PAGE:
Producing an arcHYDRO like output with QGIS

I work for a urban planning company in China. It is often difficult to design proper environmental protection because the common sources of data may be a state secret or may not even exist. Frequently, we are asked to do designs without proper survey data. In addition there is usually not enough time for a proper study. My background is in Urban Planning with a minor in Environmental Science.

Overview Context Map

The task was plan a conservation park on the Chinese side of the Ili River which supplies 80% of the water to Lake Balkhash. FOSS GIS application + FOSS GIS data stores + FOSS GIS education were all critical to reconstruct and model the Hydrological and Ecological processes necessary for authentic conservation planning. As a non-scientist with no prior training or experience I could not have done it without all three. My company did not and would not pay to purchase GIS software to run the industry standard arcHYDRO.

Stream Order With Distance


With some trial and error I was able to produce an arcHYDRO like output from QGIS. Beginning with a USGS Hydrosheds DEM which was converted into a Regularized Spline with Tension using the GRASS functions inside QGIS and training by Helena Mitsova. The RST surface was analyzed this surface to find the catchments and flow paths, and resulting vector topologies were cleaned up in QGIS to generate the Hydrologic network and also to build up the attribute tables.

Curve Number Grid

This network was ranked by extension in GRASS to build Hortons and Hacks stream ordering. Then a distance to outlet surface grid was generated and analyzed by zonal statistics to find the farthest point. Next, r.drain in GRASS to trace a time of concentration line. Finally in GRASS was used to build a network of pour points, flow paths, TOC paths, and HMDP for each watershed. In this workflow, the QGIS tool attribute by location was invaluable.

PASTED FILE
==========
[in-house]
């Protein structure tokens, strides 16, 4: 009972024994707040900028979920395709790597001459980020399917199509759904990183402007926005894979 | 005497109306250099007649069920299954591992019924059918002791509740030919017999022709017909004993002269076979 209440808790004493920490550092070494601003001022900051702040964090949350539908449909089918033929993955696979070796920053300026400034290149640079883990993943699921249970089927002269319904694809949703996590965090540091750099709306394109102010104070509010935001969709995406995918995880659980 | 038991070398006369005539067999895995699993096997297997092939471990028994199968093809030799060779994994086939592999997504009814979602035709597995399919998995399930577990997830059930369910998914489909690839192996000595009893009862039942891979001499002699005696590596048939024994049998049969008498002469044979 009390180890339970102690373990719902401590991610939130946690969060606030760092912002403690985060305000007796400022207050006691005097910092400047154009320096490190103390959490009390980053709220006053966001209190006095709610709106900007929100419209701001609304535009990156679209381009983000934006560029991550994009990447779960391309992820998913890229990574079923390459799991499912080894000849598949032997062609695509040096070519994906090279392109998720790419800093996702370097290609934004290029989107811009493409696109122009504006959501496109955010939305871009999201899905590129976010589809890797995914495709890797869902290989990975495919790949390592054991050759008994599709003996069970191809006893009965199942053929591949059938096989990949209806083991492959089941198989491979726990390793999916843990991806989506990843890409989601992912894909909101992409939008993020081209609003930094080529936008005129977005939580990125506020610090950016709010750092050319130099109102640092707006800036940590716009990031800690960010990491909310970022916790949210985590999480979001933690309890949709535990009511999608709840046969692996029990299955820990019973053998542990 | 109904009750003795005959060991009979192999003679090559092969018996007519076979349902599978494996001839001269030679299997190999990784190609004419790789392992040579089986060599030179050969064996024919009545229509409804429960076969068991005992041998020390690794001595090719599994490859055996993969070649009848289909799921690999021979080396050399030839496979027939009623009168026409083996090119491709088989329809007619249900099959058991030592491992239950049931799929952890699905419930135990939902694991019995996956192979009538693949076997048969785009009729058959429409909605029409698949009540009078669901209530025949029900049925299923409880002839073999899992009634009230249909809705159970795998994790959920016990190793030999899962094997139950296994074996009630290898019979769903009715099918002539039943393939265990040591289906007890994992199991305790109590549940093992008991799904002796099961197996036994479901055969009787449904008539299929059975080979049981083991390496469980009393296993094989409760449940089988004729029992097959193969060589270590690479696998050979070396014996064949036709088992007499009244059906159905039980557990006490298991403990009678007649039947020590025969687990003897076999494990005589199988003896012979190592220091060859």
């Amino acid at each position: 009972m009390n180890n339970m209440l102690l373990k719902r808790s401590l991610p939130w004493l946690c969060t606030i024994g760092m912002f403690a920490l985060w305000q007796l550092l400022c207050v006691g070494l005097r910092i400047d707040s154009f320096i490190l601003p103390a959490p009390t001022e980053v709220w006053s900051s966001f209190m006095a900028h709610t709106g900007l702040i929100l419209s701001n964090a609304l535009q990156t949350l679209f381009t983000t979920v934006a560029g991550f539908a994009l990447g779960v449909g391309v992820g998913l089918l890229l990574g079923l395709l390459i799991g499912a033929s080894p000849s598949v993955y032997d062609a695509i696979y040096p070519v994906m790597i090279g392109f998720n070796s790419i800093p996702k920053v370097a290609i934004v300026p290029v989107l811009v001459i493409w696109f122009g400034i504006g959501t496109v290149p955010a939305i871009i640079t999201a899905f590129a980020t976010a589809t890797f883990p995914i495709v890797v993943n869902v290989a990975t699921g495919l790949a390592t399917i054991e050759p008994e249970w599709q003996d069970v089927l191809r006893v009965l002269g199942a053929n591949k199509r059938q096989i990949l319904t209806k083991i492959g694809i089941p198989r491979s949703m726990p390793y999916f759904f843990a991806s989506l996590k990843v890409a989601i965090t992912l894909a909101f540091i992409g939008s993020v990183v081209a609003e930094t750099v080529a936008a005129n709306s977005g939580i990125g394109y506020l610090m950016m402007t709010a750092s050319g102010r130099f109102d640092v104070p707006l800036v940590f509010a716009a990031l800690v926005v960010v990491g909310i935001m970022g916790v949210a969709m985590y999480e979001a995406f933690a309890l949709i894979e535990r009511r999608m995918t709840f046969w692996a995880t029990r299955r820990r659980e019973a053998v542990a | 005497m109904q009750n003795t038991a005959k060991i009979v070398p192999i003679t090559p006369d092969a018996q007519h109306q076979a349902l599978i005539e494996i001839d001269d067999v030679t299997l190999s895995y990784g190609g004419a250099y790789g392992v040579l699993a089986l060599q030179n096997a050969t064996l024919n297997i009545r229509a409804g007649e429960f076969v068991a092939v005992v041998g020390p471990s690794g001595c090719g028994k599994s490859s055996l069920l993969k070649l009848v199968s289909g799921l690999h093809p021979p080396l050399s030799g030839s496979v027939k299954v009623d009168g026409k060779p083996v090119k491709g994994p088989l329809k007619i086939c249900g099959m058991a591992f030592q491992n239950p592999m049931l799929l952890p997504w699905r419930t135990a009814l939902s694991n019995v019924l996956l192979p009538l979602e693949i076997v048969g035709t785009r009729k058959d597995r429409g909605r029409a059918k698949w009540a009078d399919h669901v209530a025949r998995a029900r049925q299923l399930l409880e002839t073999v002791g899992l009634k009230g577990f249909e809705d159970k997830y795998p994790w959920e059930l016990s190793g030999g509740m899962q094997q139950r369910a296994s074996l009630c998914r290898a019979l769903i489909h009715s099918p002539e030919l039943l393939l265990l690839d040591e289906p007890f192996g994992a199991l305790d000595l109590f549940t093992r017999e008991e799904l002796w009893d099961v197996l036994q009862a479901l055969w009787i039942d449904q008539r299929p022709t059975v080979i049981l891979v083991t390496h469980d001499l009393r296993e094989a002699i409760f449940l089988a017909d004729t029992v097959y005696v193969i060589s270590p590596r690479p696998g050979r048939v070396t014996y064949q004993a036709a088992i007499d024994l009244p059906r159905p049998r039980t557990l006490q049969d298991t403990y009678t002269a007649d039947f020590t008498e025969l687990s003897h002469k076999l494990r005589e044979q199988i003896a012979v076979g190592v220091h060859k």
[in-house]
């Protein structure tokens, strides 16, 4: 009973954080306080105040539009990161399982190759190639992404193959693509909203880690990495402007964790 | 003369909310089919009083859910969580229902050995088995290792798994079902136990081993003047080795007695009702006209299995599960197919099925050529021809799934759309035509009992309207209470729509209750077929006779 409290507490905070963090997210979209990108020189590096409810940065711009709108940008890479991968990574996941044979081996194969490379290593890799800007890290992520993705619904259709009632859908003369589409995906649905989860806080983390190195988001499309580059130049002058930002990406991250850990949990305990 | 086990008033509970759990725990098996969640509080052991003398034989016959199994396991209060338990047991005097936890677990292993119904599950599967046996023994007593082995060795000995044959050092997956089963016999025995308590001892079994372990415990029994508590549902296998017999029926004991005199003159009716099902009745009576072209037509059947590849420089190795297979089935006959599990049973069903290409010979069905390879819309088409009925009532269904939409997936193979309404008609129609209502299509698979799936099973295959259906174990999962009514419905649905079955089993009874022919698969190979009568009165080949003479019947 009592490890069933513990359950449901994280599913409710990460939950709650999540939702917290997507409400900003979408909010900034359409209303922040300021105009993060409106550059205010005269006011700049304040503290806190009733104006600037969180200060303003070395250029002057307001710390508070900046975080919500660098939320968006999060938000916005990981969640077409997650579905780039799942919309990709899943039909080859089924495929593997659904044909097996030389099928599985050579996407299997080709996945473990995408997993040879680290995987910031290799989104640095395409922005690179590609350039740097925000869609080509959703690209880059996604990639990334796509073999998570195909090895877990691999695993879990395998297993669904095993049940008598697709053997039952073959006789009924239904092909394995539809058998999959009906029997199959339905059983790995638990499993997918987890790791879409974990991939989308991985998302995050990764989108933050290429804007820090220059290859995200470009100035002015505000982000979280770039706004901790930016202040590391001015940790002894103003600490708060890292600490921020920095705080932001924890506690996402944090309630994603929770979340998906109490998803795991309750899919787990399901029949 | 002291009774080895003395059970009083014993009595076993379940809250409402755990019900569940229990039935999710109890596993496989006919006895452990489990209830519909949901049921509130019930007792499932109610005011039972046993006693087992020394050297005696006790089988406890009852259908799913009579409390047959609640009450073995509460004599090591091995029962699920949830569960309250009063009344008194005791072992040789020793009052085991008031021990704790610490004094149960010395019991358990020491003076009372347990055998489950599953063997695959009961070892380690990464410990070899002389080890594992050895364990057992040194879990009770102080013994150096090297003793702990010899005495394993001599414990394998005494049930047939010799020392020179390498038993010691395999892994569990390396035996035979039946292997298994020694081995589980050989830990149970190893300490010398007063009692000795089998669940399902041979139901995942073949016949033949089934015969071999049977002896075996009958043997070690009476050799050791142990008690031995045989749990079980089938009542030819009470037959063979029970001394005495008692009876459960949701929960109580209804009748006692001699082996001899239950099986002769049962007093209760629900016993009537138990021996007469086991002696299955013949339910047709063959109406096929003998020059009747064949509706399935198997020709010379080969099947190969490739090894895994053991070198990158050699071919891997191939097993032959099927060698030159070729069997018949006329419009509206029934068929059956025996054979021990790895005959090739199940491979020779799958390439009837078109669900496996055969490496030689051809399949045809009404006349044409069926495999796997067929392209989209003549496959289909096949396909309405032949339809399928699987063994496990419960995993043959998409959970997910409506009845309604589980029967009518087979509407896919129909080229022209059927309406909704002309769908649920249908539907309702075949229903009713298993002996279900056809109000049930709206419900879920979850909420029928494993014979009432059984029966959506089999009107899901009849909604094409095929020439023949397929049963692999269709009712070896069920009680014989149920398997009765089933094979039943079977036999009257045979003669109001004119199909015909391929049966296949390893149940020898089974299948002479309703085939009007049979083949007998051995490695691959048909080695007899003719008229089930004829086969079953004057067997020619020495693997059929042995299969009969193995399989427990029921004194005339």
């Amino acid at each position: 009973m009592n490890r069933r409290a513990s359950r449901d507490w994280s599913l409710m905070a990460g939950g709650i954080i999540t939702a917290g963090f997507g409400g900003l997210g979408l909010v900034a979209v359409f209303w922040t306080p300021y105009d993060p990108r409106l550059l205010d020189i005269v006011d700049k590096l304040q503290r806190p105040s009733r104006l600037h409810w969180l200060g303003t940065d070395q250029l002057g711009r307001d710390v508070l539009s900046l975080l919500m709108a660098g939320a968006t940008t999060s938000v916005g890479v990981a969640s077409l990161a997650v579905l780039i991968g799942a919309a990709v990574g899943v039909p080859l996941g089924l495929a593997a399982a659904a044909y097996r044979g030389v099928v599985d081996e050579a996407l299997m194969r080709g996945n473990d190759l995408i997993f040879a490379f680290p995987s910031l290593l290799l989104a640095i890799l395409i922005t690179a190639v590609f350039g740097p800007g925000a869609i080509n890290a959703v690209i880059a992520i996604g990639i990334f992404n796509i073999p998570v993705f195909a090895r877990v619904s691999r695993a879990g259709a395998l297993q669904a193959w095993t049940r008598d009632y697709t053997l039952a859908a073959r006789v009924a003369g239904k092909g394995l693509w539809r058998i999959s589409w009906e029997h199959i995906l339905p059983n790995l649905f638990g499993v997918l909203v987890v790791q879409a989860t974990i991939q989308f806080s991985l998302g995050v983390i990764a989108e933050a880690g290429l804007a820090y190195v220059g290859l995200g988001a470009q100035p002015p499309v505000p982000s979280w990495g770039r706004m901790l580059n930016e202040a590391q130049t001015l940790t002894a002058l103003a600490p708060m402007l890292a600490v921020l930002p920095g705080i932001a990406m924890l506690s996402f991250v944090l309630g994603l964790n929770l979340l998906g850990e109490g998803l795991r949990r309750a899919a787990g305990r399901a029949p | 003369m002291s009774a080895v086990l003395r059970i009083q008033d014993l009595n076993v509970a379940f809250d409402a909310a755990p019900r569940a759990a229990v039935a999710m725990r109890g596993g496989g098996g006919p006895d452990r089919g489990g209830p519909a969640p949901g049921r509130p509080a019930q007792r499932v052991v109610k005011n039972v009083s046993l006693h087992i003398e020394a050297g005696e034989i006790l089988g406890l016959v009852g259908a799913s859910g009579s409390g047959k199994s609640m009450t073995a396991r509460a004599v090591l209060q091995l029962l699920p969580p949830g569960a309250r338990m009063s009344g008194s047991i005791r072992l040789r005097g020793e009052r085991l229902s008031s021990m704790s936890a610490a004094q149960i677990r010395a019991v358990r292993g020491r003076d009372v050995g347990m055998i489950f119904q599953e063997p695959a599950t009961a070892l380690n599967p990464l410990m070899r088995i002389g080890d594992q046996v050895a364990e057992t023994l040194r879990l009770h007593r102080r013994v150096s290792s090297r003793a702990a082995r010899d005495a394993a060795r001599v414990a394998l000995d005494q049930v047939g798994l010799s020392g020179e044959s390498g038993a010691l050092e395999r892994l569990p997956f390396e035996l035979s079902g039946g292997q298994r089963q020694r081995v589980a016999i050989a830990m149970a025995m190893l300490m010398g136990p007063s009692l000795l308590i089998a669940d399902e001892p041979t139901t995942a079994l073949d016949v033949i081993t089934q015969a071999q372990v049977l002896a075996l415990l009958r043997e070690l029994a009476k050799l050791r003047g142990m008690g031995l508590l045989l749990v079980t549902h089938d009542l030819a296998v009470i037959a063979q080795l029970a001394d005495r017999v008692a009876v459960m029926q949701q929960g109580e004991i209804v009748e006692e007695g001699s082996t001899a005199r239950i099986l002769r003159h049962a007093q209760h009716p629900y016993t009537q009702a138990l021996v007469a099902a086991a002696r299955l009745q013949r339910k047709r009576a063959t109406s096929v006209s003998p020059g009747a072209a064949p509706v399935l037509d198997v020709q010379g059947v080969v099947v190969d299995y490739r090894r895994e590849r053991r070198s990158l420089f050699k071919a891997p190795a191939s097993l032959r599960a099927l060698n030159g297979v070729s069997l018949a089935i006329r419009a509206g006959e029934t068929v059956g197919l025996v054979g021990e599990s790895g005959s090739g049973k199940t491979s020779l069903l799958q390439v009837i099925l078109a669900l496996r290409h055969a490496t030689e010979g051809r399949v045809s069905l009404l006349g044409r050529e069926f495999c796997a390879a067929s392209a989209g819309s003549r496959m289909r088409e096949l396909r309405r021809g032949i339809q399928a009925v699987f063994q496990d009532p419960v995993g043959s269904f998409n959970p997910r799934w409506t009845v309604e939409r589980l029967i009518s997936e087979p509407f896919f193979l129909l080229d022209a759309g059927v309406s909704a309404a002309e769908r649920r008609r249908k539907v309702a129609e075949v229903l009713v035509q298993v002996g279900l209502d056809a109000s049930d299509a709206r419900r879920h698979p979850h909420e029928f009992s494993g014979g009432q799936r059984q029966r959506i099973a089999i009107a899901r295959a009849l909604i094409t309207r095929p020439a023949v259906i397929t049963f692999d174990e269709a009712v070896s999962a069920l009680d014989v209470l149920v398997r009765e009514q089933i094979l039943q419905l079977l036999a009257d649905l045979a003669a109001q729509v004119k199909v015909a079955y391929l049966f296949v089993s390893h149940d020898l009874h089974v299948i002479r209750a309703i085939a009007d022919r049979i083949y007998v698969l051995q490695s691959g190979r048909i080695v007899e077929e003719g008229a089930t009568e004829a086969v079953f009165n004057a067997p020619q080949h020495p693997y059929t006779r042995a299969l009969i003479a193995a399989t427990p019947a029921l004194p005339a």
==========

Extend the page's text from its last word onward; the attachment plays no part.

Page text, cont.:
Flow Key

After the basic hydrologic network was finished I used UN FAO soils database with table joins to classify soils. Then using query functions in QGIS the FAO soils were converted to USDA soils. A previously downloaded USGS ETM7+ grid was classified with the i.cluser and r.maxlik in GRASS into a NLCD grid. By using reclassification tables I converted the landcover to Manning’s n-value grid for overland flow. Finally I wrote a lookup table in r.mapcalc and merged the soil and landcover grids into and NRCS TR-55 curve numbers following the arcHYDRO methodology.

Flow rates

To create the rainfall grids I performed statistical analysis on GHCN tables to find rainfall depths for design storms of 1,2,5,10,50,100 year returns. Then I downloaded a free sample grid of PRISM for China and assuming a linear relationship, converted average cell values to maximum cell values in order to build maximum rainfall intensity grids.


I began using QGIS out of desperation for lack of arcMAP but now I never want to go back. The investment of time in FOSS is worthwhile because you can take it with you to any job. The combination of GRASS QGIS PostGIS gives you the full functionality of expensive GIS systems. The online learning resources provided were as valuable as the actual software. I was able to learn QGIS fast enough to produce a great project in a fast based real world industry environment.


Robert Ward

Robert Ward

Robert Ward is an Urban Designer and GIS Analyst at Parsons Brinkerhoff working at the intersection of high technology and high art. He has taught at Tongji University and Autodesk University. He is interested in GIS-based Hydrologic & Hydraulic modelling, Landscape Ecology modelling, Ecosystem Valuation, Transportation Modelling and GIS-Based Design Visualization.